Monday, May 20, 2002

Edifier du jour-Colossians 4:3-5:
And pray for us, too, that God may open a door for our message, so that we may proclaim the mystery of Christ, for which I am in chains. Pray that I may proclaim it clearly, as I should. Be wise in the way you act toward outsiders; make the most of every opportunity.
This ties in to an interesting musing this weekend by Bloggedy Blog's Andrew Careaga. He had just gotten back from a Christian conference where one of the seminars was on using the web. Careaga has this telling quote the reflects my meatware life.
What's up with all of us Christian bloggers hanging out almost exclusively with our own kind online? Check out my links on the left-hand side of this site. You'll find nary a link to non-Christian blogs or sites. How sad of me. I mean, if I have this message to get out to the world, as I claim I do, then why am I talking exclusively to the folks who know the message?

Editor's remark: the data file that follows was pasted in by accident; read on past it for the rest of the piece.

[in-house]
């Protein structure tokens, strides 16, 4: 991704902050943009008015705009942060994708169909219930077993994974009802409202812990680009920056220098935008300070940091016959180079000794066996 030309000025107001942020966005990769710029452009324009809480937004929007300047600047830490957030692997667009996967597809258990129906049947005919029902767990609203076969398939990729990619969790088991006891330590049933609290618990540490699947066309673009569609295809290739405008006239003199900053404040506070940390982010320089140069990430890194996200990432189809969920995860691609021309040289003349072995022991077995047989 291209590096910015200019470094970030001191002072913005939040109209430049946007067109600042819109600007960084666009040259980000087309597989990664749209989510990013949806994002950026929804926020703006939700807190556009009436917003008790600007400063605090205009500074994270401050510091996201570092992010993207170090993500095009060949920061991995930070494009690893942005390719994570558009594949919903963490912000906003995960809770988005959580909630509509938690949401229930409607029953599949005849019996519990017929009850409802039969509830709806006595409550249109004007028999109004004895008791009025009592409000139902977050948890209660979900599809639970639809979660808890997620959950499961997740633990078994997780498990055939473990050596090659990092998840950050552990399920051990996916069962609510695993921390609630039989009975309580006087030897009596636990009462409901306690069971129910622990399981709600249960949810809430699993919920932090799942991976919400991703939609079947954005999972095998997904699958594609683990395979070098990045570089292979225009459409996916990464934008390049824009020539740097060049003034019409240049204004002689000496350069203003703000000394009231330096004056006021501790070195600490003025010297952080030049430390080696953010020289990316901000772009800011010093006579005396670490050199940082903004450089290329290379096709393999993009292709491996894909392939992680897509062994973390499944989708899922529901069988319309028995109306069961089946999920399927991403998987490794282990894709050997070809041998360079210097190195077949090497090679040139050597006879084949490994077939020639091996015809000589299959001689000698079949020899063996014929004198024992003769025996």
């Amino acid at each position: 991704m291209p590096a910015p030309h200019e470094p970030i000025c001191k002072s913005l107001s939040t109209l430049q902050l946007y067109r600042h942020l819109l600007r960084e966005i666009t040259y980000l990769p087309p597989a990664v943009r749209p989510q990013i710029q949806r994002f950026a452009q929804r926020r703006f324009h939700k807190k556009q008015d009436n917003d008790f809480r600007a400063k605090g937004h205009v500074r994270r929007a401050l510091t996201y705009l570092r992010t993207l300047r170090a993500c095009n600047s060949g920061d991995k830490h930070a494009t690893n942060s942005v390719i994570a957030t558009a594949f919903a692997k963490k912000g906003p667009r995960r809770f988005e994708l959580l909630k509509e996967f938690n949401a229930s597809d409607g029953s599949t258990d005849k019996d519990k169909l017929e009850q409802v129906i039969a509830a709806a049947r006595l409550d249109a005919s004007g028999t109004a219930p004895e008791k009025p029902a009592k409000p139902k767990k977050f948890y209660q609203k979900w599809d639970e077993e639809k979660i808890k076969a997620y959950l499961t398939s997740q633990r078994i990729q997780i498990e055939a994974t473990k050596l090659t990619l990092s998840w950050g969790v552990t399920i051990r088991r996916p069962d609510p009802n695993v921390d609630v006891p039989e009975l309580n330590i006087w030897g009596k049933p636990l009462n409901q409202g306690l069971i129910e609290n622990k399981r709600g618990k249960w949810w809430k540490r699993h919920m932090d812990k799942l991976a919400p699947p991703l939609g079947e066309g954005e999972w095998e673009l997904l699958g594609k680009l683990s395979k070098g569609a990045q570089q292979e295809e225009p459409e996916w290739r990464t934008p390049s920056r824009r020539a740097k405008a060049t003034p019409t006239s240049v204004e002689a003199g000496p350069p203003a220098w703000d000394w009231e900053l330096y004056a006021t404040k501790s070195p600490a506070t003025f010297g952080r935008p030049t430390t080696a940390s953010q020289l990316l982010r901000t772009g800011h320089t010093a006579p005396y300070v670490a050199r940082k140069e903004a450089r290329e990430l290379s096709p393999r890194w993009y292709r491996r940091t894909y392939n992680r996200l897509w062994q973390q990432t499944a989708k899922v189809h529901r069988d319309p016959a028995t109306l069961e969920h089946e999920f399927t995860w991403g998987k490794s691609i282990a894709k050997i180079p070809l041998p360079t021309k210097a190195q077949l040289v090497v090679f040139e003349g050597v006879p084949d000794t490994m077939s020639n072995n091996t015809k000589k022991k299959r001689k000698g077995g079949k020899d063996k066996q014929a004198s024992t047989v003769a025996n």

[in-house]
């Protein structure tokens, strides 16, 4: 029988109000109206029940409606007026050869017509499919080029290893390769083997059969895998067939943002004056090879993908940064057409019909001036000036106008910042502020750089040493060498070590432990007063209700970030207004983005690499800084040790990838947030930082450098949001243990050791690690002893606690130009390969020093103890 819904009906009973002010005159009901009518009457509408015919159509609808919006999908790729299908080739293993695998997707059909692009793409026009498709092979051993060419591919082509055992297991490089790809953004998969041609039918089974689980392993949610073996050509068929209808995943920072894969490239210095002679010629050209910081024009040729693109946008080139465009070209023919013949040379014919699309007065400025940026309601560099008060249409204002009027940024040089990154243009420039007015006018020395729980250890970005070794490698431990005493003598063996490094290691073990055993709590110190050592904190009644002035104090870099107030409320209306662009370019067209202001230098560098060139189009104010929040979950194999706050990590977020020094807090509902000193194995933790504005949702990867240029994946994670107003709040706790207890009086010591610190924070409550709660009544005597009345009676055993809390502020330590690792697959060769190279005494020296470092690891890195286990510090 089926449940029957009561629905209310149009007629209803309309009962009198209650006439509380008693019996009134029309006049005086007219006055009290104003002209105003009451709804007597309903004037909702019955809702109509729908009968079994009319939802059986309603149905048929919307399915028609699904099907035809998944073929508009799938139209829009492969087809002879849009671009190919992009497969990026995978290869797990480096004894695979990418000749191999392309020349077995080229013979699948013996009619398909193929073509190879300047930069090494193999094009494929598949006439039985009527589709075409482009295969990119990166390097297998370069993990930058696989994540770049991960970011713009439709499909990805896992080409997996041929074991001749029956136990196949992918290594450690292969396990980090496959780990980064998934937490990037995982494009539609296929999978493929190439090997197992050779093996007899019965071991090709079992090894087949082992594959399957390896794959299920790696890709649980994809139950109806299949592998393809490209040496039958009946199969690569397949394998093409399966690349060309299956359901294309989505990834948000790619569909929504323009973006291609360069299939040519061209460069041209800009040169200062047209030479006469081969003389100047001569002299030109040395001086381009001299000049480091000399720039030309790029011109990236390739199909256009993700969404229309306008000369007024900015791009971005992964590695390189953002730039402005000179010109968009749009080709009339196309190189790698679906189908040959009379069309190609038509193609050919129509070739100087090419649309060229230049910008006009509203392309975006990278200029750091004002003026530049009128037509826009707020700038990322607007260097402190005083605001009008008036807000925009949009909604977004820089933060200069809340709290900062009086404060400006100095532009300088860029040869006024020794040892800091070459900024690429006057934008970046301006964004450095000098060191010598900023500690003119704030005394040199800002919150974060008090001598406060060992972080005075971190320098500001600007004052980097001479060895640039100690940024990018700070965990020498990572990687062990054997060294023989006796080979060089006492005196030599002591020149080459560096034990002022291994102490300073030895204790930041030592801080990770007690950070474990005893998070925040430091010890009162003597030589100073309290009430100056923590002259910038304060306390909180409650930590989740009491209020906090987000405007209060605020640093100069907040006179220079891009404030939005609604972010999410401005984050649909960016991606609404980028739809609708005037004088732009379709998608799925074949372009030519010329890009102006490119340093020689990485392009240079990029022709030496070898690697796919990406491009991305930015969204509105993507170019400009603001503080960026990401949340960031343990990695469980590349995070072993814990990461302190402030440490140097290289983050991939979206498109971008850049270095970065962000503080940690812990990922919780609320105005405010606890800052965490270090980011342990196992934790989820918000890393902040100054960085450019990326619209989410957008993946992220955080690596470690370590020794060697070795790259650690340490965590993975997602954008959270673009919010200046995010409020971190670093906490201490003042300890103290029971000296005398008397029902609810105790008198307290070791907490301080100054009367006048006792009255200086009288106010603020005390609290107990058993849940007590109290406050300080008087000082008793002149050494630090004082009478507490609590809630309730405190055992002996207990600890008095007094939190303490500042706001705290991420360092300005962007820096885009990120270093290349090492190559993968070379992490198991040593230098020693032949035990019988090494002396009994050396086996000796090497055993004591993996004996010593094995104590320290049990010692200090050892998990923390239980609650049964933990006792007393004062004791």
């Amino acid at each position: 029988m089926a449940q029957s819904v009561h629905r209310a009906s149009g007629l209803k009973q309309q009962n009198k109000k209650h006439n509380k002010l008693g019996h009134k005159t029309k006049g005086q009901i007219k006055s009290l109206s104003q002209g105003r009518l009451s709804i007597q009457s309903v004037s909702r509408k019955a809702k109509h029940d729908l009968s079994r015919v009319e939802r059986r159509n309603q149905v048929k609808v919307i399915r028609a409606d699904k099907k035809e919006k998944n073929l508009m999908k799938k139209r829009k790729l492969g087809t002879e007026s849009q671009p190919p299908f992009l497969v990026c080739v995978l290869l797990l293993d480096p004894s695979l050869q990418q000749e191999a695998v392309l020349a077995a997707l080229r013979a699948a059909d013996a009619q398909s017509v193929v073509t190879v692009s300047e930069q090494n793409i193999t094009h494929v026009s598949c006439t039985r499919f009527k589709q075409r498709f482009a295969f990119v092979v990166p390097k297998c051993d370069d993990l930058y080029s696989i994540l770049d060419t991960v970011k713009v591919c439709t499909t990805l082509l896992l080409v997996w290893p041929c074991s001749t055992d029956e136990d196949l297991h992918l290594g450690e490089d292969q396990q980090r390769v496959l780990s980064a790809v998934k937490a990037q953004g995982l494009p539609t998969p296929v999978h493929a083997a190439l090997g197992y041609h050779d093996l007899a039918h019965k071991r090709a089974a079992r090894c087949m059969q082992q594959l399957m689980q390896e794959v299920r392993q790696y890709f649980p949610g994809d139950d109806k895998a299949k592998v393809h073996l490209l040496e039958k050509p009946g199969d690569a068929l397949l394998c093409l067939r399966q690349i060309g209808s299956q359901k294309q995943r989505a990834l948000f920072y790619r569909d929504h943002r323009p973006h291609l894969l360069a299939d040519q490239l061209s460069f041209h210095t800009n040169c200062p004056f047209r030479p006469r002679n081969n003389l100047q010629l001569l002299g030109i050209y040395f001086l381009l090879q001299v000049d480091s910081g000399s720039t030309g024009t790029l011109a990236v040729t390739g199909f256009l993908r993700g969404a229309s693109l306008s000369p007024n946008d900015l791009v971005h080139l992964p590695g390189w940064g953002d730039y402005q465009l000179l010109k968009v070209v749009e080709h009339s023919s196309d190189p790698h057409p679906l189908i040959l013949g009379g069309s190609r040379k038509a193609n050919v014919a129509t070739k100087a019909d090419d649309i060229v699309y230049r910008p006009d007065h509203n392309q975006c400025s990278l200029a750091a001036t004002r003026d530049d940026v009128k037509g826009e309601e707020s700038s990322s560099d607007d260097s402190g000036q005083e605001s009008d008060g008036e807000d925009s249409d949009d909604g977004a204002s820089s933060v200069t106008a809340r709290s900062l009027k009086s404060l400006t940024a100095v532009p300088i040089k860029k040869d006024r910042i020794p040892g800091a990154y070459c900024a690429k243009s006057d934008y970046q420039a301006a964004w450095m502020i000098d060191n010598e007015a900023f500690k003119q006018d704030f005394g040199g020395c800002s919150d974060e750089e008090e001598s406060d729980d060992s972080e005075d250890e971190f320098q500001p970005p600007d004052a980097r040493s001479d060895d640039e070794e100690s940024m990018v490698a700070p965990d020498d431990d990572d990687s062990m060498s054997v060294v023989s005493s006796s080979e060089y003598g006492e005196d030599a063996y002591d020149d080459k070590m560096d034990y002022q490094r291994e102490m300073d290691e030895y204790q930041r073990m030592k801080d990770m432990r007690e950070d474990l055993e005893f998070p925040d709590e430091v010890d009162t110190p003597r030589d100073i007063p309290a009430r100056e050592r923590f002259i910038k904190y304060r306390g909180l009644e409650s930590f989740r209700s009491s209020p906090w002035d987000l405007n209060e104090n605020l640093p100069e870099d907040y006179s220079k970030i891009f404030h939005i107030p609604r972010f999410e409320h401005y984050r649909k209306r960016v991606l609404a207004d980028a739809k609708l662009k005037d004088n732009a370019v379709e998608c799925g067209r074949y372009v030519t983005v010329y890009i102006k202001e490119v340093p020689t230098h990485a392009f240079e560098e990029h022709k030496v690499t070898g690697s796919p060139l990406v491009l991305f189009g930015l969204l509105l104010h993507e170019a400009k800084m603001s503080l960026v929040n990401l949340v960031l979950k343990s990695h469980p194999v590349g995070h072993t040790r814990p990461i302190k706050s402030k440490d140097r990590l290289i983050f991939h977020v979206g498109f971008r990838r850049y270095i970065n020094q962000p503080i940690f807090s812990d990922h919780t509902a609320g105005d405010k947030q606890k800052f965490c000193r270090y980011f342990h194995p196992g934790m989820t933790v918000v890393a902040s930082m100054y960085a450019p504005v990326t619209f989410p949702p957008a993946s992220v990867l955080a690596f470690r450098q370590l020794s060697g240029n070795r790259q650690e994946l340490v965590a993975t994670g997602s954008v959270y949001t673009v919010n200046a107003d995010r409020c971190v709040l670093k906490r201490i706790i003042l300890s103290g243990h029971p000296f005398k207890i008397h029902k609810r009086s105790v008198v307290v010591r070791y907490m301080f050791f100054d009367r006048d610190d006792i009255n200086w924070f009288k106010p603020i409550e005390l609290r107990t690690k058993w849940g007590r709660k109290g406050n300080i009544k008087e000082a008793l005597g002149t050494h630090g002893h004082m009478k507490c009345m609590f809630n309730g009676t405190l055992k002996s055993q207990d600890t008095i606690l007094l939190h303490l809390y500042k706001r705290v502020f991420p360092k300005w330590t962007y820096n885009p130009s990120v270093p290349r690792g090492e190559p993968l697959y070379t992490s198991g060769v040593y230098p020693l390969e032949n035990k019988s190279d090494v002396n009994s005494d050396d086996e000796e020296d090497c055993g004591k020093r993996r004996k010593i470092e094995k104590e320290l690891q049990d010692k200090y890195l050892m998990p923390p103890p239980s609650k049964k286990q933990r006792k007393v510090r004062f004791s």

I haven't been the greatest evangelist as of late in my non-cyber life, as the problem comes up that when you get hooked up with a good church, you're quickly assimilated into the collective (Resistance is futile). I spent Wednesday night at a prayer meeting, Friday night at a Bible study, Sunday morning at church, Sunday afternoon having lunch with old friends from another Bible study I used to go to and Sunday evening back at church. Add parents and a fiancée of like faith and you only see the heathens at work or at the store. This will be getting only worse for me, as I'll be starting teaching at a Christian college next month, so I'm left with interaction with neighbors and shopkeepers (or the student who doesn't know the Lord yet) to be reaching the lost. Strangely, my cyber life's more evangelistic than my regular one. Through this blog, I get about 100 sets of eyeballs each day. About 20 people a day wonder in looking for topless Kashmiri girls (laugh not, I get quite a few Google hits looking for purty and dirty pics of females from countries in the news. No can do, guys.), links for Jello recipes or people looking for stuff on Jan Peter Balkenende and Harry Potter or some strange combination of words that happen to match what was in five different posts. I hope that my theological musings might plant a few seeds in them. Just having a blog will bring some unsaved eyes through via search engines. I've heard quite a few testimonies over the years of how a person channel-surfed into the Christian radio or TV station and was convicted by what was being said there. It's a bit too new a medium to have that kind of anecdotal evidence, but I'm sure we'll hear a future testimony tell of how someone's blog changed their life. Another batch of eyeballs are the secular readers who will come over for my non-spiritual stuff. My interests extend to politics, geopolitics and economics, and I get a fair amount of traffic from secular poliblogs and warblogs. While I haven't seen much spiritual feedback from non-believers at this point, a good argument will change minds. To give an example on a non-spiritual issue, I remember Doug Turnbull posting on how arguments Bryan Preston and I posted on vouchers got him moving in that direction. There are secular minds being changed, even if your just planting some facts and thoughts that can be used to good effect by other believers in the future. I would imagine quite a few secular readers that will come across some lively debate on theological issues and think that these Christians aren't the idiots that are portrayed on TV. No, you do not have a frontal lobotomy performed when you're baptized; a Spirit-filled life is more fun that bar-hopping. I wouldn't recommend trolling for hits for hits sake on secular sites, but where you have an interest and some expertise, interact with secular sites that aren't overly unedifing. There is a risk of being dragged down to their level, of having your mind gunked up by the things of this world, but if you can add something to the secular conversation while focusing on God, you'll gain some friends who will hear you out on other things. Lastly, don't discount your interactions with other believers. Even if your preaching to the choir, the choir still needs to hear the message. A good quip or a keen insight might be used by one of your fellow believers in their interactions with others.

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